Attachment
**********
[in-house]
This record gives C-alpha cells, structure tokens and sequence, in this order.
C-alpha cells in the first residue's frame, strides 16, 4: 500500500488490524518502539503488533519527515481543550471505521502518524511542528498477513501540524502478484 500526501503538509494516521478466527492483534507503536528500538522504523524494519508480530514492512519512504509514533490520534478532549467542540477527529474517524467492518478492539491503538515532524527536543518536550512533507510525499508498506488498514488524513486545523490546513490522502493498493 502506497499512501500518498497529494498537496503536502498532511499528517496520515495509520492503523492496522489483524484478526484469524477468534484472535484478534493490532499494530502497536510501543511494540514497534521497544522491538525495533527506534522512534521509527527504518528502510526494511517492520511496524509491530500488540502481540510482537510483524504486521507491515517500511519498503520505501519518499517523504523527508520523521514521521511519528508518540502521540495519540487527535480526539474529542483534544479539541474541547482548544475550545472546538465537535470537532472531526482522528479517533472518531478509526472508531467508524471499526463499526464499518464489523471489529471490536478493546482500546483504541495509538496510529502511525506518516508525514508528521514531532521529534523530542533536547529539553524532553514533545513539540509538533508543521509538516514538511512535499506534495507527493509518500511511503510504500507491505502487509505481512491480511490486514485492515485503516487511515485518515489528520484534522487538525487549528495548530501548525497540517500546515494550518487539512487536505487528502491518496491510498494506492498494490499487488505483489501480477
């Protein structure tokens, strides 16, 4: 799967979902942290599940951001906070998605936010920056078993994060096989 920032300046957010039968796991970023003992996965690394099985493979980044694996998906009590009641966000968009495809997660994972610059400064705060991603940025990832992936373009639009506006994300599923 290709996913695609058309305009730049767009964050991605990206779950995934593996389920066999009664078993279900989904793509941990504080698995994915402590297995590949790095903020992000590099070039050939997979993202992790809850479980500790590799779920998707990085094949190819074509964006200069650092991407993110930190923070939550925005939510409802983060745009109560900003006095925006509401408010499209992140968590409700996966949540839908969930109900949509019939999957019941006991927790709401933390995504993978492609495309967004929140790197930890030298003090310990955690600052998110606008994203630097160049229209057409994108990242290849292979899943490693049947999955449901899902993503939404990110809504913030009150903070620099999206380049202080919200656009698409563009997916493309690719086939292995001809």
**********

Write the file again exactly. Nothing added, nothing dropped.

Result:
[in-house]
This record gives C-alpha cells, structure tokens and sequence, in this order.
C-alpha cells in the first residue's frame, strides 16, 4: 500500500488490524518502539503488533519527515481543550471505521502518524511542528498477513501540524502478484 500526501503538509494516521478466527492483534507503536528500538522504523524494519508480530514492512519512504509514533490520534478532549467542540477527529474517524467492518478492539491503538515532524527536543518536550512533507510525499508498506488498514488524513486545523490546513490522502493498493 502506497499512501500518498497529494498537496503536502498532511499528517496520515495509520492503523492496522489483524484478526484469524477468534484472535484478534493490532499494530502497536510501543511494540514497534521497544522491538525495533527506534522512534521509527527504518528502510526494511517492520511496524509491530500488540502481540510482537510483524504486521507491515517500511519498503520505501519518499517523504523527508520523521514521521511519528508518540502521540495519540487527535480526539474529542483534544479539541474541547482548544475550545472546538465537535470537532472531526482522528479517533472518531478509526472508531467508524471499526463499526464499518464489523471489529471490536478493546482500546483504541495509538496510529502511525506518516508525514508528521514531532521529534523530542533536547529539553524532553514533545513539540509538533508543521509538516514538511512535499506534495507527493509518500511511503510504500507491505502487509505481512491480511490486514485492515485503516487511515485518515489528520484534522487538525487549528495548530501548525497540517500546515494550518487539512487536505487528502491518496491510498494506492498494490499487488505483489501480477
């Protein structure tokens, strides 16, 4: 799967979902942290599940951001906070998605936010920056078993994060096989 920032300046957010039968796991970023003992996965690394099985493979980044694996998906009590009641966000968009495809997660994972610059400064705060991603940025990832992936373009639009506006994300599923 290709996913695609058309305009730049767009964050991605990206779950995934593996389920066999009664078993279900989904793509941990504080698995994915402590297995590949790095903020992000590099070039050939997979993202992790809850479980500790590799779920998707990085094949190819074509964006200069650092991407993110930190923070939550925005939510409802983060745009109560900003006095925006509401408010499209992140968590409700996966949540839908969930109900949509019939999957019941006991927790709401933390995504993978492609495309967004929140790197930890030298003090310990955690600052998110606008994203630097160049229209057409994108990242290849292979899943490693049947999955449901899902993503939404990110809504913030009150903070620099999206380049202080919200656009698409563009997916493309690719086939292995001809």